The historical debate over Britain’s EU membership is in dire straits.
“Talk to the historians who cover this period and you will soon hear about various myths, such as the well-known and fatuous assertion that the EU is solely responsible for peace in Europe, or the outright scaremongering about the economic consequences of securing a looser, freer relationship between Britain and the EU,” said Matthew Elliot, CEO of Business for Britain.
“Political leaders on the continent, and even influential figures in Britain, frequently defend these myths, preventing academics from having a rigorous, thorough discussion about the pros and cons of EU membership.”
And it is clear that one of the most debated claims is that there is a single European demos.
“The view, held by some within the EU’s institutions is that Europeans either share a common political and social identity or that there is a need to reforge an identity that hasn’t existed since the end of the Roman Empire,” explained Elliot.
But in a recent collection of essays, historians show that despite Britain’s history and future being entangled with that of Europe’s, we have always retained our own distinct identity.
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David Abulafia, professor of Mediterranean history at Cambridge university and papathomas professorial fellow of Gonville and Caius college, said: “Historians for Britain believe that the historical perspective is vitally important if we are going to make sense whether renegotiation of Britain’s place in the EU is to achieve valuable results for the UK.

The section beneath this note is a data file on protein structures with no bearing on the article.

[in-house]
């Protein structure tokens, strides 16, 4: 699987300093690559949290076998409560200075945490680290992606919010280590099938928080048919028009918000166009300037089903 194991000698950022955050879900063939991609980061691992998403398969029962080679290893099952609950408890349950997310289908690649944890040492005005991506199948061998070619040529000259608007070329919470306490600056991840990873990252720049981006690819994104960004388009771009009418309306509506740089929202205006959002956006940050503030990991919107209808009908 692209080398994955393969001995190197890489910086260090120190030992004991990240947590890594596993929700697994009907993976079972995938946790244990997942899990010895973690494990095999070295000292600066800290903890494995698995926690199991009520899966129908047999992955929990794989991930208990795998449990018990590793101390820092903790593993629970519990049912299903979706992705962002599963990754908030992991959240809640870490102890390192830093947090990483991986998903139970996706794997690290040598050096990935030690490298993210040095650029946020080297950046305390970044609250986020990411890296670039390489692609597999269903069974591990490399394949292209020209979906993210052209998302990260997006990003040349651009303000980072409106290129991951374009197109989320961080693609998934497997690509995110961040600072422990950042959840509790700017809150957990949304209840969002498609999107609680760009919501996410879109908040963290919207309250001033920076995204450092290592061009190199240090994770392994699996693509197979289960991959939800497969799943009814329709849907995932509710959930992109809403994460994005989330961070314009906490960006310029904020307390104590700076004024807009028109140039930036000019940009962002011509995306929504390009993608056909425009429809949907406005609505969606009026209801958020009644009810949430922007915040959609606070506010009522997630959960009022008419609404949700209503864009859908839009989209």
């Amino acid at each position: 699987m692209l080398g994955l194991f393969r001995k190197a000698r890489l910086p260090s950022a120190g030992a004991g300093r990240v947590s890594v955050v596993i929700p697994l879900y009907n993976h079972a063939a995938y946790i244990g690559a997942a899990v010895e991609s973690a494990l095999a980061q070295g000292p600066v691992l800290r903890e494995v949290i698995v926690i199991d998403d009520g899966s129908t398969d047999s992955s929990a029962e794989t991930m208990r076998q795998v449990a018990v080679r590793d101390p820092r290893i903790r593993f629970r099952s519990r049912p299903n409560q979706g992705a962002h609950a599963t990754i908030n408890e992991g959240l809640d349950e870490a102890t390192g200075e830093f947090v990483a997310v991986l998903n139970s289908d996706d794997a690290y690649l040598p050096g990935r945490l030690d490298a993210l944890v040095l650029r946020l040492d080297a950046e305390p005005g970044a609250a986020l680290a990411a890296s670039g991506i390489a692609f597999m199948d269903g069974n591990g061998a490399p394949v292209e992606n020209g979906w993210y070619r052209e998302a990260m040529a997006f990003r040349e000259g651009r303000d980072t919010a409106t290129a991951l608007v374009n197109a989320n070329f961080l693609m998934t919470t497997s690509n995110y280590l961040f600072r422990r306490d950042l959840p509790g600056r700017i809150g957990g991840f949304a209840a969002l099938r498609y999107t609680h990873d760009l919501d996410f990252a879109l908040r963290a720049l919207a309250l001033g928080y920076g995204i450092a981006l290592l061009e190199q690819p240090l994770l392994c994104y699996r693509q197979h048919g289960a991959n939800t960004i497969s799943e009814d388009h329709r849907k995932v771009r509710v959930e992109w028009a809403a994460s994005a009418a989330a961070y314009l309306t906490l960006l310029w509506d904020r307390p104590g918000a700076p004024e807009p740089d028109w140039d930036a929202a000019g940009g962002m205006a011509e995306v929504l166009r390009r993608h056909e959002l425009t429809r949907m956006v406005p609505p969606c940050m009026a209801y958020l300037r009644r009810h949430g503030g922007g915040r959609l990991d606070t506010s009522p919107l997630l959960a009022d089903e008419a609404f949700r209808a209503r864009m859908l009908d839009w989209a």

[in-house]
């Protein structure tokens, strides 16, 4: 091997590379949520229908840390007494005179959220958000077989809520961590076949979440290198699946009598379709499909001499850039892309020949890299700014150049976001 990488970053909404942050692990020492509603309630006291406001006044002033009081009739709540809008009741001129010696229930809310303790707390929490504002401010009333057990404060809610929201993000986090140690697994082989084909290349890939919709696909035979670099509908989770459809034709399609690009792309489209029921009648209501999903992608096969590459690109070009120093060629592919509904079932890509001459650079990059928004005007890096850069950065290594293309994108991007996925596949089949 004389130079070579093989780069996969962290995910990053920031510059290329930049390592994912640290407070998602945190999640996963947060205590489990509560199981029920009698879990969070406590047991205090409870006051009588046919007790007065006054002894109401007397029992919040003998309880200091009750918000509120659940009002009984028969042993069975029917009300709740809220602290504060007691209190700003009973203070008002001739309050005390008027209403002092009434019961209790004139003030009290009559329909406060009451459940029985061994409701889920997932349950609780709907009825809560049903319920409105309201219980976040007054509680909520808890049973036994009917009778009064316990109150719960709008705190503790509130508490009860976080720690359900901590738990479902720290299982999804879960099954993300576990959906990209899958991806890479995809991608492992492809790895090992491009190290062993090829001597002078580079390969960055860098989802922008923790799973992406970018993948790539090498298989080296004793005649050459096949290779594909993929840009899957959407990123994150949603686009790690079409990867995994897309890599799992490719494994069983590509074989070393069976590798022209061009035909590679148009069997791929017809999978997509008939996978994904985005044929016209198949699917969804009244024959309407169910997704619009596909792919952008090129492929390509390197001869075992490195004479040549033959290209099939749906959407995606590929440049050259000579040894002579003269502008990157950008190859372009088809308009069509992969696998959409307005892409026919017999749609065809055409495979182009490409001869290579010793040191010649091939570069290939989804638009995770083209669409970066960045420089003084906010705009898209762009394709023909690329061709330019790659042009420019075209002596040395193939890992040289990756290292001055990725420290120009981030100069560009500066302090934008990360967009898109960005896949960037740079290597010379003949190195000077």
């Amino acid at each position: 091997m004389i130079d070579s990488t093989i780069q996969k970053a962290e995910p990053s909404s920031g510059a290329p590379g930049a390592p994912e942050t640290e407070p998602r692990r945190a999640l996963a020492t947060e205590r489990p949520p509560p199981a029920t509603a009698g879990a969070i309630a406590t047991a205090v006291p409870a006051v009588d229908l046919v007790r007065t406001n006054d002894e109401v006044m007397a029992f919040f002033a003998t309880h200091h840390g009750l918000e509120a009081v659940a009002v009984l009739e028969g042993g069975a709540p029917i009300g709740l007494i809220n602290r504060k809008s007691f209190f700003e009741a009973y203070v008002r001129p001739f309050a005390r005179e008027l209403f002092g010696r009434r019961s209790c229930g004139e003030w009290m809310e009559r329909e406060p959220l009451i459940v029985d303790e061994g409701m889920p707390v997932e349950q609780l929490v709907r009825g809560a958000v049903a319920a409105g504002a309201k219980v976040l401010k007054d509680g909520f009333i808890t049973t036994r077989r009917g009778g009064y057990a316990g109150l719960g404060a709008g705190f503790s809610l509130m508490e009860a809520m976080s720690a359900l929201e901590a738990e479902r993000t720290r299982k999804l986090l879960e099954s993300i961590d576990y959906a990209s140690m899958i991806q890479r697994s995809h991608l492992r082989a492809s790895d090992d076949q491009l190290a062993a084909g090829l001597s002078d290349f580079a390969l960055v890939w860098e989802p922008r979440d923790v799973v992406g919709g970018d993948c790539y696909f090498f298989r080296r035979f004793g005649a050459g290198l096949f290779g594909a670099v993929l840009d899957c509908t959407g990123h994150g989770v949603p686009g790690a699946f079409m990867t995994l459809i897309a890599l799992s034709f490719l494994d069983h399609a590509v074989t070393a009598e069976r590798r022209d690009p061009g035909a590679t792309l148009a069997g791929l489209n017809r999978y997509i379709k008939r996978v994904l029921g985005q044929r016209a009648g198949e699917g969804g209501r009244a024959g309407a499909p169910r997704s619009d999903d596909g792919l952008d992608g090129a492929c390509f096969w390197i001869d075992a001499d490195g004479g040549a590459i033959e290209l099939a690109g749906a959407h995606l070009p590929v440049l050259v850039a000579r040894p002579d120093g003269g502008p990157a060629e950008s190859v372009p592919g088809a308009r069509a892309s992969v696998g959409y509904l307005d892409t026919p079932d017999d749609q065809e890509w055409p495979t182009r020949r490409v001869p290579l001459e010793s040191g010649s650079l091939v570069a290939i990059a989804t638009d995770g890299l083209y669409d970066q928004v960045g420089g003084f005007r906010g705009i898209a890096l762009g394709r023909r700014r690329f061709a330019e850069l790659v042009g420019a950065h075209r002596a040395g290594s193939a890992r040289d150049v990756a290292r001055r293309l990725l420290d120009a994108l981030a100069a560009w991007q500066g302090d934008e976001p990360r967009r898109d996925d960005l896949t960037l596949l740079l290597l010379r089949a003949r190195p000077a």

“Nigel Saul’s demonstration that the political culture of the UK, and particularly of England, has roots stretching back deep into the Middle Ages acts as a reminder that a fundamental difference between Britain and Europe is the sheer continuity in British institutions: Parliament, the legal system, the universities, not of course forgetting the crown itself, are all ancient institutions that have survived with few or no breaks. There is nothing quite like this anywhere else in Europe.”
At a deeper level there is a “more fundamental difficulty” in choosing the outcome of the EU referendum, and that is Britain’s resistance to the EU’s aim of ‘ever closer union’.
According to Saul, professor of Medieval history at the Royal Holloway: “There is no historical explanation for Britain’s troubled relationship with the European Union being based on the sloppy belief that the peoples of Britain are culturally different from those of the European mainland and have little in common with the people of France, Germany or elsewhere; this little-Englander approach simply will not convince.”
Instead, it is of his belief that Britain’s long attachment to her historic identity “makes her immediately recoil from measures which lead to absorption in a larger European formation.
“The modern English state is almost without parallel in the history of European political development in being able to trace its institutional origins back over a thousand years to the early Middle Ages,” he said. “In its present form, the English polity is essentially a creation of the late 800s and 900s, that period which is so important in European history, when the Viking marauders began launching their assaults on the European mainland, raiding, pillaging and in many areas eventually settling, and when the history of England embarked on a different course from that of the continent.
“On the continent, however, over the same period the situation could hardly have been more different.”
Robert Tombs, professor of French history at Cambridge University and a fellow of
St John’s College, insists that Italy and Germany are creations of the 19th century, and “the vigorous attempts that were made to create a national identity had disastrous consequences in both countries. France was permanently transformed by the revolution of 1789, and subsequent political turmoil.”
Read more about Parliament’s roots…
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